The B2B Revenue Executive Experience
The B2B Revenue Executive Experience

Episode · 1 month ago

How Content Strategy Shapes Your Customer Relationships w/ Margot Bloomstein


It’s the mid-70’s and you’ve just purchased your first new car — a Ford Pinto. The commercials convinced you that this car was built to survive a demolition derby, while the salesman in the lounge suit convinced you it didn’t matter that you couldn’t drive stick. Now you don’t know what’s worse — grinding the gears and stalling every 200 yards or that the bike messenger who bumped into your fender last time you did sent the entire car up in flames. Could anything make you trust a brand’s content (or yourself) again?

If anyone could, it would be today’s guest, Margot Bloomstein, author of Trustworthy and Brand & Strategy Consultant at Appropriate, Inc, who joins the show to discuss how effective content strategy is for building customer confidence and trust in your brand.

In this episode, we discuss:

  • Why customers need to be confident in you and themselves
  • How to help your customers succeed (and why that builds trust)
  • The 3 V’s of content strategy
  • Why you need a consistent voice across all channels

Now that you know how to build trust and confidence with your content strategy, are you ready to learn how to optimize your tech stack or dive into how Google’s new rules impact your SEO? Check out the full list of episodes: The B2B Revenue Executive Experience.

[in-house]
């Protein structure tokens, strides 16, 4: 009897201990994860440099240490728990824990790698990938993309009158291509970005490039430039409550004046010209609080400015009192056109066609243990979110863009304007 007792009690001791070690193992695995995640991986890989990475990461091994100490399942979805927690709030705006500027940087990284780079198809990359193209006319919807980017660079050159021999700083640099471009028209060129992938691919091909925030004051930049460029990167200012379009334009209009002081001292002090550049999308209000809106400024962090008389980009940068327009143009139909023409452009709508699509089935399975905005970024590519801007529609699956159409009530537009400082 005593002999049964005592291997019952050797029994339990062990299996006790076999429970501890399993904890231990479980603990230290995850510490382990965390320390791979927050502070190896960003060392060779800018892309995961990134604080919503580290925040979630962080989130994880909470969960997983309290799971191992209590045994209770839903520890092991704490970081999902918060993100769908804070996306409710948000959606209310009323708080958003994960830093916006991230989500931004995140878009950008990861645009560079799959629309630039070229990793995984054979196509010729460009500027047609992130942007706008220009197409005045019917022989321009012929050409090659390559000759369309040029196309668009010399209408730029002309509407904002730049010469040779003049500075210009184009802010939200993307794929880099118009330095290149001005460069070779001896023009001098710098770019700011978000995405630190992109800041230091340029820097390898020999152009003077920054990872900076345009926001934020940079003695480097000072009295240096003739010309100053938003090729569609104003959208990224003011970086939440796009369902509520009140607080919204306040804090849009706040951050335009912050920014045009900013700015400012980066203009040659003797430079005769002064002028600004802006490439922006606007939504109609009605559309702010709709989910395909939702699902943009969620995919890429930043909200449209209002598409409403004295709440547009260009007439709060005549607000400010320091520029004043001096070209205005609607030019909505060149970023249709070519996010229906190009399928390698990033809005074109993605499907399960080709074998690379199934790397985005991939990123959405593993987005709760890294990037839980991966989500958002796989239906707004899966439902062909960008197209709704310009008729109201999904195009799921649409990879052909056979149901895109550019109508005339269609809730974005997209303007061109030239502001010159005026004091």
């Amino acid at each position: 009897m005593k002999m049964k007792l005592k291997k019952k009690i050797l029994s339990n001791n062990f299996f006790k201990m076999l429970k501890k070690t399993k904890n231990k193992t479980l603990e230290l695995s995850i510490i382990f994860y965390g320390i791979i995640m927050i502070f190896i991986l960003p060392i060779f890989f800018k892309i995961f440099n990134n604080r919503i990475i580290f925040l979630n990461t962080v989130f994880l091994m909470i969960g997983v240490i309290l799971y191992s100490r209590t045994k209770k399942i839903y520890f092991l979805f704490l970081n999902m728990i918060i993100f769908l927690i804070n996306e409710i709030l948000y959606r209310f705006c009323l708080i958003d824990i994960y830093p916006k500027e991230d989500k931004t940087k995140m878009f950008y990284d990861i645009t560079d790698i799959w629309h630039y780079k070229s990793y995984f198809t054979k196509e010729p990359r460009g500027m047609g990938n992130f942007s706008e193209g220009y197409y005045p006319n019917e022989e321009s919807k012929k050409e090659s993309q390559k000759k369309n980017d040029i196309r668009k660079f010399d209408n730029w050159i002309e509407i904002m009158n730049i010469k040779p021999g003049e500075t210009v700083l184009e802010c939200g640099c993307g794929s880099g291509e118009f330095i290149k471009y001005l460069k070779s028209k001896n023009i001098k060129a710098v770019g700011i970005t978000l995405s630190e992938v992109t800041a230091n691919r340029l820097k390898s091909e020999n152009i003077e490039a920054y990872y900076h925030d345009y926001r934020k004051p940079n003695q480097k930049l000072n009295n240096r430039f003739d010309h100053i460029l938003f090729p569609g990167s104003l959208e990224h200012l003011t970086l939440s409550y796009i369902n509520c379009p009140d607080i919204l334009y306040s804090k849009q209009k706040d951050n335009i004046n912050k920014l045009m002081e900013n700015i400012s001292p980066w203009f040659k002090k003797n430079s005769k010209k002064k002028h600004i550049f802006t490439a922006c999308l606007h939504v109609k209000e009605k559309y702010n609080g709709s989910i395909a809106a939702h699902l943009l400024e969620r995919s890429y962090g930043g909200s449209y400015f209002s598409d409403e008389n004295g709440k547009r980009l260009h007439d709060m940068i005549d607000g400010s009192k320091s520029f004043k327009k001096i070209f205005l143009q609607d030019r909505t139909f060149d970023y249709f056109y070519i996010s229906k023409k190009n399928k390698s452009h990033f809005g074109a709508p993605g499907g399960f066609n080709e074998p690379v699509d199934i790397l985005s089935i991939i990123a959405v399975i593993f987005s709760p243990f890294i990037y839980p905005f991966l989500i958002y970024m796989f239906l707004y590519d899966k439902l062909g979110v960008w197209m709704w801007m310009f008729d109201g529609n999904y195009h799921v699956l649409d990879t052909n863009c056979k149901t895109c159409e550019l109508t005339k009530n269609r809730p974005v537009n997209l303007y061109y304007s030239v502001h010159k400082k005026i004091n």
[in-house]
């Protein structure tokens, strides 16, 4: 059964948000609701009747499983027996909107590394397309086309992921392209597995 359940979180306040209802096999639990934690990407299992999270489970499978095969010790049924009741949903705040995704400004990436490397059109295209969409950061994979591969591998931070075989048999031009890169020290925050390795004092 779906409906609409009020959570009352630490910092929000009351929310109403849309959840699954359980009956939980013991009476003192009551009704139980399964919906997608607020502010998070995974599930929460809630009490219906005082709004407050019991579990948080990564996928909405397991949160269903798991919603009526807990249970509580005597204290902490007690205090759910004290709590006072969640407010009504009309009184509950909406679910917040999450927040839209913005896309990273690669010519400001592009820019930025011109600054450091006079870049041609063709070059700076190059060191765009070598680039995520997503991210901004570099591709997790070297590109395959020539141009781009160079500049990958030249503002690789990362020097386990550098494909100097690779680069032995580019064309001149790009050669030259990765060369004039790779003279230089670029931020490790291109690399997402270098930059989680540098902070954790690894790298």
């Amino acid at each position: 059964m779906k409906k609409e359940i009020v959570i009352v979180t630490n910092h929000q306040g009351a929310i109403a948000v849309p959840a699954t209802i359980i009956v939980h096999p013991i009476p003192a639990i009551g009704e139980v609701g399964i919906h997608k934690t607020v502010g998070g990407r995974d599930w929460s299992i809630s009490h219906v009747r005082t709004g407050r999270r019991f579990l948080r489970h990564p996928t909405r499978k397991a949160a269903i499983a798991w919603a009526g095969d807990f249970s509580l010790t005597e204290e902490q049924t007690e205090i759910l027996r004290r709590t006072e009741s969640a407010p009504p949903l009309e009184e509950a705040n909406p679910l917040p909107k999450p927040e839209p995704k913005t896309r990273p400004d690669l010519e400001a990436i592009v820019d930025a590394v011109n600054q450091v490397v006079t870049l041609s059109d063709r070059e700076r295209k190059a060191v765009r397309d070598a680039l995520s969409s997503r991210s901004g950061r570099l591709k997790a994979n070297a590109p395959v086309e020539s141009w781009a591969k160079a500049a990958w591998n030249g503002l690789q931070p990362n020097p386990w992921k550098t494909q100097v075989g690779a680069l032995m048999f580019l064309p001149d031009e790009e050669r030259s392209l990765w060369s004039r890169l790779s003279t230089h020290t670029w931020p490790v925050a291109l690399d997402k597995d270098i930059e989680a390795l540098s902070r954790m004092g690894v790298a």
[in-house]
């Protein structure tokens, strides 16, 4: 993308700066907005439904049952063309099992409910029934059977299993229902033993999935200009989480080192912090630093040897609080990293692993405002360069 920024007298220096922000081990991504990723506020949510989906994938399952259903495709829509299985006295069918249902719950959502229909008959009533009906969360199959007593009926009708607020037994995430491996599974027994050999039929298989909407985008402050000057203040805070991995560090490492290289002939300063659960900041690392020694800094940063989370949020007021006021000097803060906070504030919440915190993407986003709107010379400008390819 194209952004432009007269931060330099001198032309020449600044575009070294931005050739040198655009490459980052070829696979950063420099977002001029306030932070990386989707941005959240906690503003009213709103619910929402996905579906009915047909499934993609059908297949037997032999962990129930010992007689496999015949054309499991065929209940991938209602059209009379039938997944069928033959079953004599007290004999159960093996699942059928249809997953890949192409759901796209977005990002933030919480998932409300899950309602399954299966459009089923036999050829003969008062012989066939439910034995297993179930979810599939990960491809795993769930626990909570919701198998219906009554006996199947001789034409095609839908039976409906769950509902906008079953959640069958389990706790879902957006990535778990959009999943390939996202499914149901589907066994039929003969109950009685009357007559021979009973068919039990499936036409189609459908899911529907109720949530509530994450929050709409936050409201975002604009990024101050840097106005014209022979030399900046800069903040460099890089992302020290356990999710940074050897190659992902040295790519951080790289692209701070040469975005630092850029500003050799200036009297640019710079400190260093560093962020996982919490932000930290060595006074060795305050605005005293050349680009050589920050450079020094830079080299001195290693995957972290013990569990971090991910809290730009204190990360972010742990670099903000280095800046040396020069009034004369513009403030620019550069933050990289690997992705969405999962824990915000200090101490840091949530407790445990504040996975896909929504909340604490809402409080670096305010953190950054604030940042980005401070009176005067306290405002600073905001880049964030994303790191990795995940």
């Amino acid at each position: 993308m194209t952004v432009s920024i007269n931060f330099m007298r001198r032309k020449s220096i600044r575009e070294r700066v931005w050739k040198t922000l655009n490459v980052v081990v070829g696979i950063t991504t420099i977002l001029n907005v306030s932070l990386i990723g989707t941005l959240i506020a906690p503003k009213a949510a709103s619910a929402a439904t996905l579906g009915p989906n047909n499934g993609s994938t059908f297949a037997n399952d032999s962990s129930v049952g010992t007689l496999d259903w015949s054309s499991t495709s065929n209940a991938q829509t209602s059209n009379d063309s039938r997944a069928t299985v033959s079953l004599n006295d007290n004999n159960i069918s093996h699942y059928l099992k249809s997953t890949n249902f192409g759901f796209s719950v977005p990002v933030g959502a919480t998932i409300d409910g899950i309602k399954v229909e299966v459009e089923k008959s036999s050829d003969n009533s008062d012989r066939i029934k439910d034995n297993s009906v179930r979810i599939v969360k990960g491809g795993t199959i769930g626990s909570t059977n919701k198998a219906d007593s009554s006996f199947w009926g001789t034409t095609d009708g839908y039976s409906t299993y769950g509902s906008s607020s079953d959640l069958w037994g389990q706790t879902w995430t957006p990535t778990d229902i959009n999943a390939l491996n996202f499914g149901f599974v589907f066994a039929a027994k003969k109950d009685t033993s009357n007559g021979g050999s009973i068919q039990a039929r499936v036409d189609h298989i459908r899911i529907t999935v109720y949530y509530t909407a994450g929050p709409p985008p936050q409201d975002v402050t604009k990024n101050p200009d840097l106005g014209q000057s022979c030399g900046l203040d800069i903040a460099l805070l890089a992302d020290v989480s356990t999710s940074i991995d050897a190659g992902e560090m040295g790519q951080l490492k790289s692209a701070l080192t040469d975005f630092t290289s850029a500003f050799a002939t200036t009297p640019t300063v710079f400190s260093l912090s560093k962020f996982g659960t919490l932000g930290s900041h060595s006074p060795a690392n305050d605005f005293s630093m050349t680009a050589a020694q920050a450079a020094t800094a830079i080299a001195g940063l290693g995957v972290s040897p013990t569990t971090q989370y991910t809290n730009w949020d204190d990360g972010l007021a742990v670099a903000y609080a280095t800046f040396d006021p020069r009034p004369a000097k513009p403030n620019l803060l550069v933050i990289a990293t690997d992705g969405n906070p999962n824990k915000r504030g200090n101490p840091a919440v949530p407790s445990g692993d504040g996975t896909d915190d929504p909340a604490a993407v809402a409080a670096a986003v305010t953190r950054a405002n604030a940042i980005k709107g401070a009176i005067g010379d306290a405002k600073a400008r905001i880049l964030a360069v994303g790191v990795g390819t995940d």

You're listening to the BDB revenue executiveexperience, a podcast dedicated to helping executives train their sales and marketing teams tooptimize growth. Whether you're looking for techniques and strategies or tools and resources,you've come to the right place. Let's accelerate your growth in three, two, one. Welcome everyone to the BB revenue executive experience. I'm your host, Chad Sanderson. Today we're talking about content strategy, the role it playsand building were rebuilding your brand and how to ensure you're prepared to get thegreatest Roi from your efforts. To help us, we have with US MargotBloomstein, author of trustworthy, how the smartest brands beat the cynicism and bridgethe trust gap, and also a recognized brand and strategy consulted Margo. Thankyou so much for taking time and welcome to the show. Thank you somuch. I'm delighted to be speaking with you. So we always like tostart with kind of off the wall question just so the audience gets to knowa little bit better, and I'm always curious to learn something that you're passionateabout that people that might know you only through work might be surprised to learnabout. So I am a passionate museum visitor, I guess. I thinkthat's fair to say. And of course, during the pandemic it's been a littletougher to go out and explore, to look for those outside external sourcesof inspiration that I think many of us like to, like to look to, like to bring into our day or our week. So so that's beena little bit more challenging. So I've been I've been hunting down more exhibitsonline that have been curated thoughtfully for for just experiencing behind your your laptop oroff of your phone, and and that's been pretty exciting too. I thinkthat that's sort of thinking like how people design experiences, like the order thatgoes into the things that they want us to experience, the hierarchy of information. Of course, that that all directly translates into what we do in ourworlds as well. So it's tough. Absolutely, absolutely. How are youfinding the virtual exhibit? Some have been really good and I think because it'san opportunity for exhibit designers and for Cure, for curators to to kind of pullthings out of their collections that maybe they can't normally put on display,but they can on on a website, on a web page, so that'sbeen pretty exciting. I think it also allows for some more long form storytellingmaybe to share more background information around particular objects or particular art work. Sothat's been really kind of cool. I like that. Very cool, verycool. Yeah, I haven't done many of them. I'm excited because wefinally got no point where I think it's going to be safe to go seethe immersive and and go exhibit. I've had my eye on that for awhile. But obviously the covid yeah, you know, not so much,but it looks like we're actually going to point where that may be able tohappen. So I'm excited about that's great, nice. Yeah, I haven't seenthat one yet. That'll be really cool. All right, so let'sjump into kind of the topic of the day and and talk about your contentstrategy and how it helps brands evolve a rebuild their brands, and I kindof want to start with something that was in the advanced materials. It's andover and that's really understanding, or helping the audience understand why smart businesses shouldfeel responsible for it, take ownership of customer confidence. I mean I thinkwhen we talk about customer confidence, consumer confidence, indiceas and whatnot in oureconomy that can be kind of like a big, big, lofty thing thatkind of affects our larger economy. But of course our economy comprises consumers,individual consumers, and individual businesses, many small businesses as well as large businesses, and I think that when those business owners, when the marketers that thatshape and influence the consumers experience, when folks that are in in design andin content and in merchandising and and in sales, when we take ownership overthe the confidence that a consumer or in...